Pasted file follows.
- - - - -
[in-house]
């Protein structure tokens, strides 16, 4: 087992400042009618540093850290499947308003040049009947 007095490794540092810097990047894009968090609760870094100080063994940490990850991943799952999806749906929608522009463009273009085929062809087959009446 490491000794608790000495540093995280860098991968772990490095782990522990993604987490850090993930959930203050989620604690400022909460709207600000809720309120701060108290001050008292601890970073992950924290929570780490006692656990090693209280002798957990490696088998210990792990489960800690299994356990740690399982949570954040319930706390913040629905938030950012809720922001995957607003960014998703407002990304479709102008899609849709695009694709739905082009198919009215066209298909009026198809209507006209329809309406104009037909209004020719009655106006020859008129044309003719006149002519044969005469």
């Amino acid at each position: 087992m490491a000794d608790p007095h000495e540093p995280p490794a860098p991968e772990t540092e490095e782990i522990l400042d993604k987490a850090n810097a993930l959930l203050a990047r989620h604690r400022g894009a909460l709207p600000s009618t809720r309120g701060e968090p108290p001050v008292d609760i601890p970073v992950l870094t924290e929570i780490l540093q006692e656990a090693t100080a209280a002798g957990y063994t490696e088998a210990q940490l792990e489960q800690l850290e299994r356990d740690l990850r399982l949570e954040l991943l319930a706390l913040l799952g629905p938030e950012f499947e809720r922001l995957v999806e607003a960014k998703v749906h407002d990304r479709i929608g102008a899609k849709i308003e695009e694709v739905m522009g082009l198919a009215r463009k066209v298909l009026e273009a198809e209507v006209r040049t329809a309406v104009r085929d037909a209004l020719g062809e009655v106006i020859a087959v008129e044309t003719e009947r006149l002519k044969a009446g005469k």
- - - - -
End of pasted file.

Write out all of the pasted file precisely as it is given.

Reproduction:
[in-house]
């Protein structure tokens, strides 16, 4: 087992400042009618540093850290499947308003040049009947 007095490794540092810097990047894009968090609760870094100080063994940490990850991943799952999806749906929608522009463009273009085929062809087959009446 490491000794608790000495540093995280860098991968772990490095782990522990993604987490850090993930959930203050989620604690400022909460709207600000809720309120701060108290001050008292601890970073992950924290929570780490006692656990090693209280002798957990490696088998210990792990489960800690299994356990740690399982949570954040319930706390913040629905938030950012809720922001995957607003960014998703407002990304479709102008899609849709695009694709739905082009198919009215066209298909009026198809209507006209329809309406104009037909209004020719009655106006020859008129044309003719006149002519044969005469």
């Amino acid at each position: 087992m490491a000794d608790p007095h000495e540093p995280p490794a860098p991968e772990t540092e490095e782990i522990l400042d993604k987490a850090n810097a993930l959930l203050a990047r989620h604690r400022g894009a909460l709207p600000s009618t809720r309120g701060e968090p108290p001050v008292d609760i601890p970073v992950l870094t924290e929570i780490l540093q006692e656990a090693t100080a209280a002798g957990y063994t490696e088998a210990q940490l792990e489960q800690l850290e299994r356990d740690l990850r399982l949570e954040l991943l319930a706390l913040l799952g629905p938030e950012f499947e809720r922001l995957v999806e607003a960014k998703v749906h407002d990304r479709i929608g102008a899609k849709i308003e695009e694709v739905m522009g082009l198919a009215r463009k066209v298909l009026e273009a198809e209507v006209r040049t329809a309406v104009r085929d037909a209004l020719g062809e009655v106006i020859a087959v008129e044309t003719e009947r006149l002519k044969a009446g005469k």